5 Intriguing Things: Friday, 12/6

Crazy ants, communications in post-apartheid South Africa, solar machines, Into the Wild pilgrims, and the connection between Roman lead and dark matter.
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Augustin Mouchot's Sun Machine. 

 

1. 'Crazy ants' (this is their real name) are overwhelming swaths of Texas. They horrify us because we see in them "the impression of life caught up in a senseless, formless surging,” and they like to go after electronics

"Entomologists report that the crazy ants, like other ants, seem drawn to electronic devices — car stereos, circuit boxes, machinery. But with crazy ants, so many will stream inside a device that they form a single, squirming mass that completes a circuit and shorts it. Crazy ants have ruined laptops this way and, according to one exterminator, have also temporarily shut down chemical plants. They are most likely climbing into these cavities to investigate possible nesting sites. But as David Oi, a research entomologist at the Department of Agriculture, told me, the science-fiction-ish theory that the bugs are actually attracted to the electricity itself can’t be ruled out."

 

2. An African National Congress policy report on the challenges of developing information and communication infrastructure in post-apartheid South Africa.

"The communications infrastructure and services, like all other aspects of South African life, had been deployed in a skewed manner to the disadvantage and exclusion from services delivery of the rural, peri-urban and township areas. The communications infrastructure was deployed primarily to serve the minority segment of the population, the repressive requirements of the security establishment and big business."

 

3. John Perlin, the most dedicated solar historian in the world, has a new book out, Let It Shine: the 6,000-Year History of Solar Energy.*

"The first solar steam engine was built and tested by Augustine Mouchot, a French engineer, in 1866. He focused a parabolic mirror onto a one-inch tube in which the water was turned into steam. He went on to use concentrators to produce ice and electricity. Mouchot’s work ignited a number of inventors to develop solar motors over the latter part of the nineteenth century."

 

4. Each year, dozens of people hike some dangerous miles to visit the abandoned bus where Christopher McCandless of Into the Wild fame died

"I’d always had mixed feelings about McCandless and his story, despite moving to the Yukon Territory in my 20s and enjoying a relatively unconventional life myself. I shared some of his beliefs and passions, but for me the sticking point had always been his refusal to contact his family during his journey. I could imagine the resulting pain and anxiety, and that, as much as anything, kept me from considering McCandless someone to emulate. But at the same time I understood the pull that his story exerted on people: Plenty of us dream, but few make those dreams a reality. What's more, the young men and women inspired by McCandless today live in a world more wired and connected than anything he could have imagined. Small wonder that some of them are seduced by the idea of chucking their iPhones and disappearing into the wilderness."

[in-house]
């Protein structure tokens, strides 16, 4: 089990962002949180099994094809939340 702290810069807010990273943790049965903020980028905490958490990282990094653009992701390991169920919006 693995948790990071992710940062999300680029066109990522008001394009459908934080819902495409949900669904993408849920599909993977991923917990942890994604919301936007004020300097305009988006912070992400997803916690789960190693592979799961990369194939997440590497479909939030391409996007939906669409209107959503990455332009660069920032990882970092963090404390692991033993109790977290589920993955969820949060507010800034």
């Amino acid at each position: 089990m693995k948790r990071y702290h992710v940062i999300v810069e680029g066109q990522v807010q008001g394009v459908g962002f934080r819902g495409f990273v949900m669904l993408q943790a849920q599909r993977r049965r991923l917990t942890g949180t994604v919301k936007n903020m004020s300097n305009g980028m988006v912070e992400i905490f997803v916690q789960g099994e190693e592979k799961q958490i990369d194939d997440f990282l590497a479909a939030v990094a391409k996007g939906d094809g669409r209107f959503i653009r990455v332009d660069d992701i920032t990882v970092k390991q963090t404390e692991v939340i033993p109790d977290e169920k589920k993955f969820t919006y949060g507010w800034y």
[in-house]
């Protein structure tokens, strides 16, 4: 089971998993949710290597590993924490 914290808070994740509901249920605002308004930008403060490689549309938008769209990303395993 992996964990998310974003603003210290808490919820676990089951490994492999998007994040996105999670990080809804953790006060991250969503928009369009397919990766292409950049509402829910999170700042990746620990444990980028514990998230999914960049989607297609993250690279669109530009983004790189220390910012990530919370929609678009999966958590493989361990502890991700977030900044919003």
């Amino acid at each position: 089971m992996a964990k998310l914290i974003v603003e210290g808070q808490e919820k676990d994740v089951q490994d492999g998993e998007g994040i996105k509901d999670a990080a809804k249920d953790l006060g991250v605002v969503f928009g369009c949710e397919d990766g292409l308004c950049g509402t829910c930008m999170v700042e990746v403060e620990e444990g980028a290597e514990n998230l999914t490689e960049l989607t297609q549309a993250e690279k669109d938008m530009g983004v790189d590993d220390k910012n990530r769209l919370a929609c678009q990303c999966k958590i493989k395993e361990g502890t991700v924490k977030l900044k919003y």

5. Lead from Roman-ship anchors is a key component of some dark matter experiments.

"On 14th May 2011 a 2000-year-old shipwreck’s cargo was used as a source for 
experiments in particle physics. Italy’s new neutrino detector, CUORE (Cryogenic Underground Observatory for Rare Events), at the Italian National Institute of Nuclear Physics, received from the National Archaeological Museum of Cagliari in Sardinia 120 archaeological lead bricks from a ship, which was built more than 2,000 years ago and recovered from the sea 20 years ago on the coast of Sardinia. This ‘Roman lead’ - mainly found in the anchors of sunken ships - was used because of its low radioactivity: for, being underwater for 2,000 years, the very low original radioactivity was reduced approximately 100,000 times.  The use of these objects as stock for experimentation had never been an issue  before, but now it is beginning to be deemed ethically questionable."

 

* I should note that I played a tiny role in helping this book come into being. I hooked Perlin up with an agent, after I discovered that his previous solar history, A Golden Thread, was out of print and exceedingly difficult to find. 

 

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Alexis C. Madrigal

Alexis Madrigal is the deputy editor of TheAtlantic.com, where he also oversees the Technology Channel. He's the author of Powering the Dream: The History and Promise of Green Technology. More

The New York Observer has called Madrigal "for all intents and purposes, the perfect modern reporter." He co-founded Longshot magazine, a high-speed media experiment that garnered attention from The New York Times, The Wall Street Journal, and the BBC. While at Wired.com, he built Wired Science into one of the most popular blogs in the world. The site was nominated for best magazine blog by the MPA and best science Web site in the 2009 Webby Awards. He also co-founded Haiti ReWired, a groundbreaking community dedicated to the discussion of technology, infrastructure, and the future of Haiti.

He's spoken at Stanford, CalTech, Berkeley, SXSW, E3, and the National Renewable Energy Laboratory, and his writing was anthologized in Best Technology Writing 2010 (Yale University Press).

Madrigal is a visiting scholar at the University of California at Berkeley's Office for the History of Science and Technology. Born in Mexico City, he grew up in the exurbs north of Portland, Oregon, and now lives in Oakland.

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